Talasnik’s drawings are metaphysical constructions—visionary artifacts and structures inspired by imagined grand places and, more specifically, the intricate interstices of scaffolding around buildings. His process, though, is anything but ephemeral: “When it comes to the surface of the paper, anything goes.” He prefers heavyweight papers intended for watercolor or printmaking, because papers made for drawing cannot stand up to his strongly physical treatment of the surface. By erasing the graphite marks and abrading the paper with such tools as a power sander, an electric eraser, and steel-brush file cleaners—even wood-carving tools and distilled alcohol—Talasnik achieves a surface rich with the history of its making. The physicality of his process contrasts with the imagined structures that arc and echo across the paper. Given the architectonic nature of his imagination, which puts forth structures that have no obvious use beyond the enjoyment of their expression, perhaps it is inevitable that the drawings are objects in their own right. They embody a world that incorporates whimsy into a strong-minded application of materials, such that the structures feel nearly embedded into the depicted ground.

In the horizontal drawing Harnessing the Majestic (2002), which extends to a length of six feet, Talasnik offers a panoramic view of open, circular forms built in a kind of scaffolding; they might serve as blueprints for a stadium or the base of a roller coaster. Arrayed in three groups that file across the page, the constructions pivot and overlap each other as they present the particulars of their engineering. The artist is aware that he is in some debt to the disciplines of architecture and engineering, but “the subjects serve as a point of departure. Both architecture and engineering are rooted in problem-solving that demands universal standards and measurement. My drawings and sculptures adhere to neither requirement.” While making use of these disciplines, Talasnik remains an artist who creates out of his imagination: “I don’t feel the need to render.” At the same time, the drawings are not pure fantasies; they connect with the real world. Talasnik is “intrigued by architecture that is able to integrate the engineering process as a visible, organic part of design.”

Cenotaph, 2002. Basswood, 36 in. diameter.

The abrasion of the paper surface allows an unusually varied and subtle range of tones, which can occur as hard-edged planes and soft, atmospheric blurs. These effects highlight the essentially imaginary nature of Talasnik’s forms; they represent structures that are not to be built, partly because of their extravagance as forms. But it is not so much that his constructions are unable to be built, as they are figures of the imagination—visions that persuade by means of the particulars of their structure. Talasnik takes cues from architecture and engineering because they enable him to build plausible fantasies. There is an exchange between what he conceives and what he draws. He is not worried about congruencies between the two categories; indeed, the elements of his images do not square exactly, which gives them the sense that they have not been made for the purpose of construction. The light in the drawings is general and gentle; it does not appear to emanate from a single source, so that each component of the constructions is articulated with the same intensity. While a remarkable intricacy of shapes is achieved, there are no shadows to tell from which direction the light is coming.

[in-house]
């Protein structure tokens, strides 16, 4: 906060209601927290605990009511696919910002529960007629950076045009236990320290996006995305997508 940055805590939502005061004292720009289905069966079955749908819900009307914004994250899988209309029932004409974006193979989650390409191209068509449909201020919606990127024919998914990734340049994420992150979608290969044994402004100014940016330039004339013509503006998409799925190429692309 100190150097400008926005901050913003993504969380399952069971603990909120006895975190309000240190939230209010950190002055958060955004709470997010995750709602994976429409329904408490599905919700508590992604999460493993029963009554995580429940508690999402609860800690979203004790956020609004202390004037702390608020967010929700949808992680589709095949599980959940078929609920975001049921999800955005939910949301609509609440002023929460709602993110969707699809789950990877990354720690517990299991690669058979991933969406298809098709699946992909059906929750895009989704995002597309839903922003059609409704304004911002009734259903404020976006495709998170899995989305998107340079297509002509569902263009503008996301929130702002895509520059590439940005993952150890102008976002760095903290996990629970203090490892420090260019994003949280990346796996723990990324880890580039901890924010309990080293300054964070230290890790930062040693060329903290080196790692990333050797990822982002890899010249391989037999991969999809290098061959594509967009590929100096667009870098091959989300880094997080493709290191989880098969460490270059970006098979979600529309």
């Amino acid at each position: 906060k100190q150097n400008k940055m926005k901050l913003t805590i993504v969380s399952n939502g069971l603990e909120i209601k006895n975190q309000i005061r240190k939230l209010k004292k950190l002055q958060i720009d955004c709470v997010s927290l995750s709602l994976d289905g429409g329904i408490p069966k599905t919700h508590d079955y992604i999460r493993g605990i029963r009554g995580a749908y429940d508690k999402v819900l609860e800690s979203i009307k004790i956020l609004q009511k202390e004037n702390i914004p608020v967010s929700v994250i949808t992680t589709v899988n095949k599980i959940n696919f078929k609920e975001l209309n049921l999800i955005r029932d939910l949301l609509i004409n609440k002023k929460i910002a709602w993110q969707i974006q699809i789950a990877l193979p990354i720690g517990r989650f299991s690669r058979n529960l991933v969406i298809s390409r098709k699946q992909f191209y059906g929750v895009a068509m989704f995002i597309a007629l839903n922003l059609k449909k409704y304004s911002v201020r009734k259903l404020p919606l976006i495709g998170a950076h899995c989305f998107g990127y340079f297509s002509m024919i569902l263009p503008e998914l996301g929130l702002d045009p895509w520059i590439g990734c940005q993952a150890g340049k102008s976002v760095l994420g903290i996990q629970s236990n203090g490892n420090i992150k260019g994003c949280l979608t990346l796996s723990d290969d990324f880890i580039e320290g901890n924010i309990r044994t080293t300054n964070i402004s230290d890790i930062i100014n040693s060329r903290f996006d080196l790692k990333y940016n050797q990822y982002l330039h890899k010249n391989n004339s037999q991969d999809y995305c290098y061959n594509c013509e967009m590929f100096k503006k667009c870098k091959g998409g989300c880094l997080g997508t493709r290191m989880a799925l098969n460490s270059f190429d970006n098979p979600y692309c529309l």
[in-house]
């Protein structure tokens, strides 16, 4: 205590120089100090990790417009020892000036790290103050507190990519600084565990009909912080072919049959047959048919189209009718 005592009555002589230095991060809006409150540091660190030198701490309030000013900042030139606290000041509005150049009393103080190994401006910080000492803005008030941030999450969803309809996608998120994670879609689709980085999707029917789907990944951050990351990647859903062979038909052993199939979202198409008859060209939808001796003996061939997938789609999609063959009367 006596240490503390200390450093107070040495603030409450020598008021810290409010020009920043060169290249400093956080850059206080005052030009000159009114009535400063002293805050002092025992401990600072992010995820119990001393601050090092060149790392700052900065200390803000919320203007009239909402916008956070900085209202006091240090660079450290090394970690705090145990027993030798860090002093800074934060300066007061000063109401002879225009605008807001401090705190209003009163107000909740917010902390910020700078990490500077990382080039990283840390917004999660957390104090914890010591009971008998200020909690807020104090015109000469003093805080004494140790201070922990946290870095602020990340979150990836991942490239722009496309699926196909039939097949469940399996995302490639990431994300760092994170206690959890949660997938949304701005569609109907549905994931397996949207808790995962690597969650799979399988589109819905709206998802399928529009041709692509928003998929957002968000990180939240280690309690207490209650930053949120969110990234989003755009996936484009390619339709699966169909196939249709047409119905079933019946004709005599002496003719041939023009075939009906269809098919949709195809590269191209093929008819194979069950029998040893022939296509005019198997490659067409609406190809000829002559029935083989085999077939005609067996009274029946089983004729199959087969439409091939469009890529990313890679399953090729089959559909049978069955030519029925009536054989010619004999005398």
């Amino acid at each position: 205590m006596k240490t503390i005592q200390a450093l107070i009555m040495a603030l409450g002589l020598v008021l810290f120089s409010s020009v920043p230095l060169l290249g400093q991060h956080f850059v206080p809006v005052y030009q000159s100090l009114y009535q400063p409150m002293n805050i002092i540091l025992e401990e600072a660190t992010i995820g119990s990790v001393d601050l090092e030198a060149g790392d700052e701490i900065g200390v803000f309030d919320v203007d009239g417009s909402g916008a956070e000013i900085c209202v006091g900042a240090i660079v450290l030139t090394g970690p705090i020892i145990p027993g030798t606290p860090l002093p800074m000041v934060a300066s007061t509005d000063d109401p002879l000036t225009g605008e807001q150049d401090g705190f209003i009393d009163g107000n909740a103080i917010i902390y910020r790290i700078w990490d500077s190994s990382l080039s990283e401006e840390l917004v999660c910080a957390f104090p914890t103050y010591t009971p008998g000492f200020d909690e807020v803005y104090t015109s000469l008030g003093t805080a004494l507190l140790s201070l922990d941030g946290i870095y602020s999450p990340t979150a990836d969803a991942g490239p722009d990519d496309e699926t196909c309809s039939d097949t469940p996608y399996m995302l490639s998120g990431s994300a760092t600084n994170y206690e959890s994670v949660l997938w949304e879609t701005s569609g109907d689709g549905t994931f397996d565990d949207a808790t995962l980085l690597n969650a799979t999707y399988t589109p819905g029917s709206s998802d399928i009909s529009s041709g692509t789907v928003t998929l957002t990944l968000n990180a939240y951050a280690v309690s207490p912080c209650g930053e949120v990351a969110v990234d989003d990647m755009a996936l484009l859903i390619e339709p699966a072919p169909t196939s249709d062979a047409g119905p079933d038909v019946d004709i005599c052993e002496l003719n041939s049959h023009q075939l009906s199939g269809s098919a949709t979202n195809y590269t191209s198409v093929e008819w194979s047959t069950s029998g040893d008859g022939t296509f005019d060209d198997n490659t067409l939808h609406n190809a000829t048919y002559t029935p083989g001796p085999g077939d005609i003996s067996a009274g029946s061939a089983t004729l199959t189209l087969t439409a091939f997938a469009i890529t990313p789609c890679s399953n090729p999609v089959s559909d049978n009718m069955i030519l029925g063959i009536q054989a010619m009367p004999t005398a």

The drawing Defensive Architecture (2001), also six feet long, presents three images: a stadium-like construction on the left; a smaller, funnel-like shape in the center; and another circular building on the right. The form on the right appears to be supported by struts that end in a horizontal railing that surrounds the building. In size and scale, the drawing is intended to convey the sublime; there is a grand composure to these blueprints for buildings, which exist only on the paper on which they are drawn. In the six small drawings for Organic Engineering 1–6 (2002), Talasnik portrays funnels, cones, and wings whose elegance stems from the fact that they are at once plausible and improbable, their shapes a language taken perhaps from real life but adapted to an imagined idiom. While the artist works mostly with graphite alone, taken as he is with the tonal strengths of black and white, he has also tried his hand at colored drawings: for example, Globe (1998), a marvelous red sphere drawn as a series of concentric latticings, and Four Tower Studies (2002), done in blue acrylic. The four studies relate closely to visionary architecture, recalling the work of Antoni Gaudí or the Watts Towers in California.